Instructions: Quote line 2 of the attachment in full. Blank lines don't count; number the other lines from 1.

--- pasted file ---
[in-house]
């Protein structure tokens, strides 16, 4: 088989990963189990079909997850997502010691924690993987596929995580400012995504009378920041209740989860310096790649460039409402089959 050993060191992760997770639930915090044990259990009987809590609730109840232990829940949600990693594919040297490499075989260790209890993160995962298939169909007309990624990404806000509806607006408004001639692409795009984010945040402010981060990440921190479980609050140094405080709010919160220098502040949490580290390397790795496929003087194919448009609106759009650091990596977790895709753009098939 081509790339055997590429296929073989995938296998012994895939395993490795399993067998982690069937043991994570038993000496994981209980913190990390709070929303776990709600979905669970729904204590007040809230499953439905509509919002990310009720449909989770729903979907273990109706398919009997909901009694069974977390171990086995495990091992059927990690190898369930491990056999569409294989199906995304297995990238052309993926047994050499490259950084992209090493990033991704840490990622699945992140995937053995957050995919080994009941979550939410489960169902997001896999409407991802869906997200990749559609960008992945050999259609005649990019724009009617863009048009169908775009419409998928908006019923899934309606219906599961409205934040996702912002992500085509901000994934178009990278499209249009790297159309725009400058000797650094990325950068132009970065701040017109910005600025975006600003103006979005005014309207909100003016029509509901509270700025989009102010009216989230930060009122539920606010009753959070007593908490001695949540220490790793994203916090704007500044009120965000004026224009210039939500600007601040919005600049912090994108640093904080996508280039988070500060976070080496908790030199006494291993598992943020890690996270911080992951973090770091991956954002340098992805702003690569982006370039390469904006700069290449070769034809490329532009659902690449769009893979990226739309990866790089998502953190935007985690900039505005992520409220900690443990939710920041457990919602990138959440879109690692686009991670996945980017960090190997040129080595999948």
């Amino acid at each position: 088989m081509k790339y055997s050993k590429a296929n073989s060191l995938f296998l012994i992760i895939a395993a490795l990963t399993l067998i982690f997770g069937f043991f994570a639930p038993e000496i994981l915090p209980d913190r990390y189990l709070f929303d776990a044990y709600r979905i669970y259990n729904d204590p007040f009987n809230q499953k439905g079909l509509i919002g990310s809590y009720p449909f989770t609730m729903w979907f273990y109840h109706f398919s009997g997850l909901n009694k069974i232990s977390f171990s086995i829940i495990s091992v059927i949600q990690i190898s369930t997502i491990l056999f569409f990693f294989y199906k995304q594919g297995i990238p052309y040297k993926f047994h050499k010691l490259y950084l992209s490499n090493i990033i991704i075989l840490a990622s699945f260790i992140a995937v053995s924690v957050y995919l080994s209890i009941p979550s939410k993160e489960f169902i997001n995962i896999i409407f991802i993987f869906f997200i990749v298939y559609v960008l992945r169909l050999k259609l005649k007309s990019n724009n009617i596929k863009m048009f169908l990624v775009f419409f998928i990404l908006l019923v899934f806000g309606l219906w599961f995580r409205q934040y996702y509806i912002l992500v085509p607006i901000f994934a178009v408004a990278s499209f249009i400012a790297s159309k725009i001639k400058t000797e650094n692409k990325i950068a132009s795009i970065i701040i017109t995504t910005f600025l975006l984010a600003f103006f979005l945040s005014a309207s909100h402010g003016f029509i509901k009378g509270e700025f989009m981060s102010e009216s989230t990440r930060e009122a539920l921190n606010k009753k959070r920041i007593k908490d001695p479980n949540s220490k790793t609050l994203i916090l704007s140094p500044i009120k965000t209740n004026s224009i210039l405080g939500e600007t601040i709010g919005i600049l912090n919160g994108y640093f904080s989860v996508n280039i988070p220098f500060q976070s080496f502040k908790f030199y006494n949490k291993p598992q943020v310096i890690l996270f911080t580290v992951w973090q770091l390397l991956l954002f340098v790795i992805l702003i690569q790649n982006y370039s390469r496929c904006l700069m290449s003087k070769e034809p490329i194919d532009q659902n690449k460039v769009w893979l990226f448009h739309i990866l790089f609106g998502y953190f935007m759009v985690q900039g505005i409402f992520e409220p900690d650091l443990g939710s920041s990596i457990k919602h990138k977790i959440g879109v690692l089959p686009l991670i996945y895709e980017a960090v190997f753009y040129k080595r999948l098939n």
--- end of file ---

């Protein structure tokens, strides 16, 4: 088989990963189990079909997850997502010691924690993987596929995580400012995504009378920041209740989860310096790649460039409402089959 050993060191992760997770639930915090044990259990009987809590609730109840232990829940949600990693594919040297490499075989260790209890993160995962298939169909007309990624990404806000509806607006408004001639692409795009984010945040402010981060990440921190479980609050140094405080709010919160220098502040949490580290390397790795496929003087194919448009609106759009650091990596977790895709753009098939 081509790339055997590429296929073989995938296998012994895939395993490795399993067998982690069937043991994570038993000496994981209980913190990390709070929303776990709600979905669970729904204590007040809230499953439905509509919002990310009720449909989770729903979907273990109706398919009997909901009694069974977390171990086995495990091992059927990690190898369930491990056999569409294989199906995304297995990238052309993926047994050499490259950084992209090493990033991704840490990622699945992140995937053995957050995919080994009941979550939410489960169902997001896999409407991802869906997200990749559609960008992945050999259609005649990019724009009617863009048009169908775009419409998928908006019923899934309606219906599961409205934040996702912002992500085509901000994934178009990278499209249009790297159309725009400058000797650094990325950068132009970065701040017109910005600025975006600003103006979005005014309207909100003016029509509901509270700025989009102010009216989230930060009122539920606010009753959070007593908490001695949540220490790793994203916090704007500044009120965000004026224009210039939500600007601040919005600049912090994108640093904080996508280039988070500060976070080496908790030199006494291993598992943020890690996270911080992951973090770091991956954002340098992805702003690569982006370039390469904006700069290449070769034809490329532009659902690449769009893979990226739309990866790089998502953190935007985690900039505005992520409220900690443990939710920041457990919602990138959440879109690692686009991670996945980017960090190997040129080595999948």